Mazes and monsters

One World's new play Minotaur takes the bull by the horns.

MYTHS ARE ODD monsters in the modern world. On the one hand, stories of the Greek gods and heroes seem impossibly foreign and fantastic, fodder for children's books (with the incest and mutilations expurgated) or the camp sensibilities of Hercules and Xena. On the other, they are all too familiar via clich頡nd hyperbole. Every collection of cubicles is a labyrinth, every difficult journey is an odyssey, and every neurosis refers back to some tragic hero or another. What's missing from both ends of the spectrum is any sort of real relevance to the world around us.


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This is the best thing going for Minotaur, One World Theater's simple yet sophisticated rethinking of the myth of the man-bull. Writer David Russell reimagines the court politics of King Minos as they might play in the Clinton years, with a media-savvy ruler trying desperately to stem personal scandal through spin-doctoring. (Which is worse—sex with an intern or a wife who's slept with your prize livestock?) But in addition to the political satire, Minotaur examines how we react when confronted with a prospect that stirs our desires and promises us the fulfillment of our dreams.

Into the troubled court of King Minos of Crete (Jim Gall) has come a magical white bull, a gift from the gods that makes each person who sees it believe that it represents the fulfillment of her or his dreams. For Minos it's political power personified. For his scientist Daedalus (James Garver) it represents a font of scientific knowledge. For his frustrated wife Pasiphae (Christina Mastin) it conjures up images of sexual abandon and fulfillment. ("Have you ever wanted something so much that you don't give a rat's ass what anyone thinks?" she purrs out to the obsequious Daedalus.) And as for his teenage daughter Ariadne (Desiree Prewitt), her daydreams of a warrior prince who will come to rescue her have gone into overdrive.

The dreams of each character are projected as video images on the long hanging sheets that represent the corridors of the palace. The video work by Mike Rainey, Paul Marcontel, and Stan Paik is sophisticated indeed compared to most multimedia efforts, and it happily complements the action rather than distracts from it. It's just part of an elaborate production design that is a near-seamless combination of choreography (via celebrated local dancer Crispin Spaeth), acting, shadow puppetry, and sophisticated audio work—with the creative aroma of frying meat thrown in for good measure.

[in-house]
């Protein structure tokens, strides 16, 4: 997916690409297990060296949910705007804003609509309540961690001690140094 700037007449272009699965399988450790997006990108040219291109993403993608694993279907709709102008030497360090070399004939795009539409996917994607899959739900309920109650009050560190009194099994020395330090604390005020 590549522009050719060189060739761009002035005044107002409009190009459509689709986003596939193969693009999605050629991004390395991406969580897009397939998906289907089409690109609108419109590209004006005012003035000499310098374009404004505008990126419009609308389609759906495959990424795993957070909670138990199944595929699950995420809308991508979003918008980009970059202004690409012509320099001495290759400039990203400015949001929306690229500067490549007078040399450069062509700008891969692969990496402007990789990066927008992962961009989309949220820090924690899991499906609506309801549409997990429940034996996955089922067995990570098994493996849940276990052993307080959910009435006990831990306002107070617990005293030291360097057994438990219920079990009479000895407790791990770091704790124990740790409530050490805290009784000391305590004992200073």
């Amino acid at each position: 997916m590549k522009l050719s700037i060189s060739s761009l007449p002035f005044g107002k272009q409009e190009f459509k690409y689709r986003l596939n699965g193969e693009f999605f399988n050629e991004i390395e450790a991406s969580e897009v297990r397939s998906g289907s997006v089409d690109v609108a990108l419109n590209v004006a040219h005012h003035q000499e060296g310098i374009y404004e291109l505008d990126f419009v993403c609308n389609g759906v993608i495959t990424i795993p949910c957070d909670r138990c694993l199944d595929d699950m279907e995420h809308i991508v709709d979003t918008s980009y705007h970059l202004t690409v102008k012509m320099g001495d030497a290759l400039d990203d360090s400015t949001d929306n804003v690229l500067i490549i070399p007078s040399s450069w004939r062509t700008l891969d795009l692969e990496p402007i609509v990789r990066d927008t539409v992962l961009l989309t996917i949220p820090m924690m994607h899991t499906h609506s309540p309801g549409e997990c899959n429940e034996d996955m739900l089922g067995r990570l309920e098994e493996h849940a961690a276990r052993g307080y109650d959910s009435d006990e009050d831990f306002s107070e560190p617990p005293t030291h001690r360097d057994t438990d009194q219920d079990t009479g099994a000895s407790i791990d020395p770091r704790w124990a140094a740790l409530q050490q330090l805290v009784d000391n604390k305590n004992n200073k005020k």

Director Shawn Belyea pulls choice performances out of a remarkable cast, successfully marrying comic slapstick, naturalism, and a dreamlike theatricality. Garver's abstracted manner, filled with tics and strange mechanical movements, is evocatively birdlike; it's no wonder he's obsessed with getting his artificial wings to work properly. Mastin's pansexual charisma has rarely had such an appropriate role as she has here. This is an actress who can lust after a bull with the same believability she brings to playing the regal politician's wife. And Prewitt's Ariadne is a fine evocation of a troubled yet canny teenager who's learned to manipulate even better than her parents.

As for Gall as King Minos—now here's a performance that's positively Shakespearean in scale. This fine Seattle actor is normally confined to the sort of conventional naturalistic role that modern theater specializes in, but he's absolutely grand as a man who combines a foreboding physical presence with a career politician's subtle mind. Whether he's exhorting the crowd to "climb aboard the bull of my dreams" or reminding the anxious Daedalus that Crete loves the spectacle of an Athenian going up in smoke once in a while, he's a delight in a show that gives him some striding room for a change.

I ORIGINALLY SAW Minotaur as a work-in-progress at On the Board's New Works Festival back in April, when the half-finished piece concluded with Pasiphae giving birth to the half-bull monster. While the first half of the completed piece is tighter and stronger than that initial sneak peek, the play's second half never succeeds in matching it. Once the Minotaur, played by the offstage voice of writer Russell, enters the play, there's surprisingly little payoff for all the buildup. Subtle in mind instead of brutish in body, this Minotaur tries to manipulate the other characters into following his obscure plan, tempting them with their dreams and his miraculous power to create images. The seductive nature of televised media receives some appropriate jabs, but the individual desires of the human characters become diffuse and confused, and while the ending is unexpected, it fails to satisfyingly wrap up their dilemmas. It's a shame, but only a small one; despite the sags in the narrative, the combined talents of the designers and actors continue to delight and engage all the way to the end.

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